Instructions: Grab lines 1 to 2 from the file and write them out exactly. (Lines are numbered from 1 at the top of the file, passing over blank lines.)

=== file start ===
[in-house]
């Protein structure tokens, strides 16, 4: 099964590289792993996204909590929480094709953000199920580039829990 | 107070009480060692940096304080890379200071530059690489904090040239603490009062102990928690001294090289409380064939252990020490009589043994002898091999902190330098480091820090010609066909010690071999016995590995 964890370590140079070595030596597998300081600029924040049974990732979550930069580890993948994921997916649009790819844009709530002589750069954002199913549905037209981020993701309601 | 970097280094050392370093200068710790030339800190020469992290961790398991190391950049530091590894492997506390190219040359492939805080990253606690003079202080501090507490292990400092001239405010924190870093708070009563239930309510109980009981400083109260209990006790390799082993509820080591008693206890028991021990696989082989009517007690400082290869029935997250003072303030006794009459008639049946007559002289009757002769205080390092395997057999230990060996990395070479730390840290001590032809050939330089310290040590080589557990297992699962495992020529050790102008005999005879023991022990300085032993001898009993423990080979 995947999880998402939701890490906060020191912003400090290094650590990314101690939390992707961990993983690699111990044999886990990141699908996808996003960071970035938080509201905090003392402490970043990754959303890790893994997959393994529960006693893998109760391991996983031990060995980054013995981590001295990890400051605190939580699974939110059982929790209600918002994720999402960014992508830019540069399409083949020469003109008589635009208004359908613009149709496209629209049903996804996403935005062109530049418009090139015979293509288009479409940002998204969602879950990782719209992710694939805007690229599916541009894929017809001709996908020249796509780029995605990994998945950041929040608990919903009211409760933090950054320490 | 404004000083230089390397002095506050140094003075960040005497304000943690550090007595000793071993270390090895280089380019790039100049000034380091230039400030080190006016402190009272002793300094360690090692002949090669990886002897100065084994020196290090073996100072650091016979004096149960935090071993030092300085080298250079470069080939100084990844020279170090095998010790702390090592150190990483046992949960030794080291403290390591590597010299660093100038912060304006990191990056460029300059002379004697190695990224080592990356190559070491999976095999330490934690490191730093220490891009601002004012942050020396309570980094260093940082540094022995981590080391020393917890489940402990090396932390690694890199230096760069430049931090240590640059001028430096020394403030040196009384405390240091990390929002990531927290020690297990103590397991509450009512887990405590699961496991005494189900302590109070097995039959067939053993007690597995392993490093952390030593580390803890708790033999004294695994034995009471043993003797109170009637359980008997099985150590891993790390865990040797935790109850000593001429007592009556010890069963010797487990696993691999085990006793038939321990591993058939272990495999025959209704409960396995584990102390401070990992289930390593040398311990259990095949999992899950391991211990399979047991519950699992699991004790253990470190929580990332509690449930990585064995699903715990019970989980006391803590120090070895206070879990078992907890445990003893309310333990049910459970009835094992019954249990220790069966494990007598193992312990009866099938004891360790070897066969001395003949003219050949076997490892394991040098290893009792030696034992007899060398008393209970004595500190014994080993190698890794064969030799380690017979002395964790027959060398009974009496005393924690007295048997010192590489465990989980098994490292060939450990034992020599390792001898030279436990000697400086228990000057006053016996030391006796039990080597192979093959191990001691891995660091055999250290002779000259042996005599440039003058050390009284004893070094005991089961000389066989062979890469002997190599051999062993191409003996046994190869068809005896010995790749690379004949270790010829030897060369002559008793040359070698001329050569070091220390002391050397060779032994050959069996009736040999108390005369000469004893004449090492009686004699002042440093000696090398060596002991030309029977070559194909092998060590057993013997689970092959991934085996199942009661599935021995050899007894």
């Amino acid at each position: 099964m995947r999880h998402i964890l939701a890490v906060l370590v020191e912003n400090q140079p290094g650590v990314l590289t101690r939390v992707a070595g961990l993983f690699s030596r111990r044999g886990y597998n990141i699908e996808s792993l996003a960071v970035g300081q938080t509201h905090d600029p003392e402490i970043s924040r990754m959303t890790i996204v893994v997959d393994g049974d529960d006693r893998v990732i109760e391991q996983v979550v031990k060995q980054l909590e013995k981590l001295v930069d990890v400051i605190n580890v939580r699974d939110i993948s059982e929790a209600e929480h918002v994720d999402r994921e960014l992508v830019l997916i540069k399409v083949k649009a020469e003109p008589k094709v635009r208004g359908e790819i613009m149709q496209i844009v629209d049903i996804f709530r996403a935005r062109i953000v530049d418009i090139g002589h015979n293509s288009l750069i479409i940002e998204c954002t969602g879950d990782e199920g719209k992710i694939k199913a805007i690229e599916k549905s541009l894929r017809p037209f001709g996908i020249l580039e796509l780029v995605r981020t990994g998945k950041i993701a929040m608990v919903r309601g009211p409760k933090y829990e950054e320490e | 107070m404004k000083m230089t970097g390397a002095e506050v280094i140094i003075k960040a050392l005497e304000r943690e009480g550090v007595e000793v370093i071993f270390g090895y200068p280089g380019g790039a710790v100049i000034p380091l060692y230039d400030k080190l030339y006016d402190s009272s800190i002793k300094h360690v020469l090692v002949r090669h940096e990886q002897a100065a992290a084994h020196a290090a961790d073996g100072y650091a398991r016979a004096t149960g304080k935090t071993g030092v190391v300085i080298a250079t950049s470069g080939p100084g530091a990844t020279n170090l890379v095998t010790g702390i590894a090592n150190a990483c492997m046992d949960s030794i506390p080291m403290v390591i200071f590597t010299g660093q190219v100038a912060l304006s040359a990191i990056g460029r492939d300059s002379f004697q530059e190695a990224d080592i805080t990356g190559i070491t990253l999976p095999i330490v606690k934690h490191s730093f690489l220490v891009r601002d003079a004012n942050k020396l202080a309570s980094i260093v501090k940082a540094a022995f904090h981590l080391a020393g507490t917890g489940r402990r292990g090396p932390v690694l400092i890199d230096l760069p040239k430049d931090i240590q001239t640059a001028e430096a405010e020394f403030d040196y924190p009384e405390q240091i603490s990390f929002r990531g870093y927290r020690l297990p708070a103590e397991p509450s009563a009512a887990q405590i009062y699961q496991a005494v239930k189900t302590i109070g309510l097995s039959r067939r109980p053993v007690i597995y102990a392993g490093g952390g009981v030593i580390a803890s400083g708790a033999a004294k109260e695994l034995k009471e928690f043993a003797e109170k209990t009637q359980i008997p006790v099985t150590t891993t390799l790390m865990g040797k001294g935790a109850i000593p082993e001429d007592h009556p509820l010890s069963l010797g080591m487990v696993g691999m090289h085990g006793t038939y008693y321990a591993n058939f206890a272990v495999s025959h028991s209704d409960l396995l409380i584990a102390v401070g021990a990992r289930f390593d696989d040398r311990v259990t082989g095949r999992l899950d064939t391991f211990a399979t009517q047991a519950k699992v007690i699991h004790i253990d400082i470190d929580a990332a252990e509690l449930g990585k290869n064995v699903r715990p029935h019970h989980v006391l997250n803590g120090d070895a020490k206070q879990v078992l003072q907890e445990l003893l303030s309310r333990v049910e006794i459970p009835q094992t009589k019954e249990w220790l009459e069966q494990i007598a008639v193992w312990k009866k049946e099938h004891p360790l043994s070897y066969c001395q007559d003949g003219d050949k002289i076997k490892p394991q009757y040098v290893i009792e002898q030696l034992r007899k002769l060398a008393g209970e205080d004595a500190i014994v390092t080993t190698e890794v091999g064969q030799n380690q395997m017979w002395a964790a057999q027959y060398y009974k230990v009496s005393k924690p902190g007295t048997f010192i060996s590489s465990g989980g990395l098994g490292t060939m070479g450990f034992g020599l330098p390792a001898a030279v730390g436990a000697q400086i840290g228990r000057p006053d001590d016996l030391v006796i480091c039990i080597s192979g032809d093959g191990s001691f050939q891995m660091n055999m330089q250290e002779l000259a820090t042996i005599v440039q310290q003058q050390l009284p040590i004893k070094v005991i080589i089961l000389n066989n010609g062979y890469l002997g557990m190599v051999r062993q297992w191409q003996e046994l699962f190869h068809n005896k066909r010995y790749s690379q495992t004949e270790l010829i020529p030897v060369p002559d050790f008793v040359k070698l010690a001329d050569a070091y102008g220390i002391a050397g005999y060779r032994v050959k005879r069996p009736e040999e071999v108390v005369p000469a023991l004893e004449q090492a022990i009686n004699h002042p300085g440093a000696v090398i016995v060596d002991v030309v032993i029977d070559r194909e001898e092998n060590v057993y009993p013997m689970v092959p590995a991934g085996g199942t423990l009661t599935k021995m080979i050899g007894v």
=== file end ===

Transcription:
[in-house]
């Protein structure tokens, strides 16, 4: 099964590289792993996204909590929480094709953000199920580039829990 | 107070009480060692940096304080890379200071530059690489904090040239603490009062102990928690001294090289409380064939252990020490009589043994002898091999902190330098480091820090010609066909010690071999016995590995 964890370590140079070595030596597998300081600029924040049974990732979550930069580890993948994921997916649009790819844009709530002589750069954002199913549905037209981020993701309601 | 970097280094050392370093200068710790030339800190020469992290961790398991190391950049530091590894492997506390190219040359492939805080990253606690003079202080501090507490292990400092001239405010924190870093708070009563239930309510109980009981400083109260209990006790390799082993509820080591008693206890028991021990696989082989009517007690400082290869029935997250003072303030006794009459008639049946007559002289009757002769205080390092395997057999230990060996990395070479730390840290001590032809050939330089310290040590080589557990297992699962495992020529050790102008005999005879023991022990300085032993001898009993423990080979 995947999880998402939701890490906060020191912003400090290094650590990314101690939390992707961990993983690699111990044999886990990141699908996808996003960071970035938080509201905090003392402490970043990754959303890790893994997959393994529960006693893998109760391991996983031990060995980054013995981590001295990890400051605190939580699974939110059982929790209600918002994720999402960014992508830019540069399409083949020469003109008589635009208004359908613009149709496209629209049903996804996403935005062109530049418009090139015979293509288009479409940002998204969602879950990782719209992710694939805007690229599916541009894929017809001709996908020249796509780029995605990994998945950041929040608990919903009211409760933090950054320490 | 404004000083230089390397002095506050140094003075960040005497304000943690550090007595000793071993270390090895280089380019790039100049000034380091230039400030080190006016402190009272002793300094360690090692002949090669990886002897100065084994020196290090073996100072650091016979004096149960935090071993030092300085080298250079470069080939100084990844020279170090095998010790702390090592150190990483046992949960030794080291403290390591590597010299660093100038912060304006990191990056460029300059002379004697190695990224080592990356190559070491999976095999330490934690490191730093220490891009601002004012942050020396309570980094260093940082540094022995981590080391020393917890489940402990090396932390690694890199230096760069430049931090240590640059001028430096020394403030040196009384405390240091990390929002990531927290020690297990103590397991509450009512887990405590699961496991005494189900302590109070097995039959067939053993007690597995392993490093952390030593580390803890708790033999004294695994034995009471043993003797109170009637359980008997099985150590891993790390865990040797935790109850000593001429007592009556010890069963010797487990696993691999085990006793038939321990591993058939272990495999025959209704409960396995584990102390401070990992289930390593040398311990259990095949999992899950391991211990399979047991519950699992699991004790253990470190929580990332509690449930990585064995699903715990019970989980006391803590120090070895206070879990078992907890445990003893309310333990049910459970009835094992019954249990220790069966494990007598193992312990009866099938004891360790070897066969001395003949003219050949076997490892394991040098290893009792030696034992007899060398008393209970004595500190014994080993190698890794064969030799380690017979002395964790027959060398009974009496005393924690007295048997010192590489465990989980098994490292060939450990034992020599390792001898030279436990000697400086228990000057006053016996030391006796039990080597192979093959191990001691891995660091055999250290002779000259042996005599440039003058050390009284004893070094005991089961000389066989062979890469002997190599051999062993191409003996046994190869068809005896010995790749690379004949270790010829030897060369002559008793040359070698001329050569070091220390002391050397060779032994050959069996009736040999108390005369000469004893004449090492009686004699002042440093000696090398060596002991030309029977070559194909092998060590057993013997689970092959991934085996199942009661599935021995050899007894």